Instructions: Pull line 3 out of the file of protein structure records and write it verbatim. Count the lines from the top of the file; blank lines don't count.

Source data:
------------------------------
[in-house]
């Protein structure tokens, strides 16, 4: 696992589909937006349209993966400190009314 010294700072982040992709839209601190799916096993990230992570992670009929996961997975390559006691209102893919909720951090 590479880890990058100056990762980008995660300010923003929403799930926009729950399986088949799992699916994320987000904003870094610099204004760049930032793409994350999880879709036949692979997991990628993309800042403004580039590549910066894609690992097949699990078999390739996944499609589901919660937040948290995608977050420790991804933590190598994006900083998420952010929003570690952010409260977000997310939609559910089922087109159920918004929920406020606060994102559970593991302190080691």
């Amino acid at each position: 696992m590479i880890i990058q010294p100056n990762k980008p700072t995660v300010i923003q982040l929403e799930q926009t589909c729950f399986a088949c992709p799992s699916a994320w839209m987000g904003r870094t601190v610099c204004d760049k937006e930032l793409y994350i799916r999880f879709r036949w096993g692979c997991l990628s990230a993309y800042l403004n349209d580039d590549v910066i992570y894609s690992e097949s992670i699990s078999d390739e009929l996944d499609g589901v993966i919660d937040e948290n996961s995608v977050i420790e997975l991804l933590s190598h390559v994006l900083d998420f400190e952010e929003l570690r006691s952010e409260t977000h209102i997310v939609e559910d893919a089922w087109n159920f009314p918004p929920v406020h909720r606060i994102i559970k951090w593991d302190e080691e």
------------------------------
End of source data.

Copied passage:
């Amino acid at each position: 696992m590479i880890i990058q010294p100056n990762k980008p700072t995660v300010i923003q982040l929403e799930q926009t589909c729950f399986a088949c992709p799992s699916a994320w839209m987000g904003r870094t601190v610099c204004d760049k937006e930032l793409y994350i799916r999880f879709r036949w096993g692979c997991l990628s990230a993309y800042l403004n349209d580039d590549v910066i992570y894609s690992e097949s992670i699990s078999d390739e009929l996944d499609g589901v993966i919660d937040e948290n996961s995608v977050i420790e997975l991804l933590s190598h390559v994006l900083d998420f400190e952010e929003l570690r006691s952010e409260t977000h209102i997310v939609e559910d893919a089922w087109n159920f009314p918004p929920v406020h909720r606060i994102i559970k951090w593991d302190e080691e």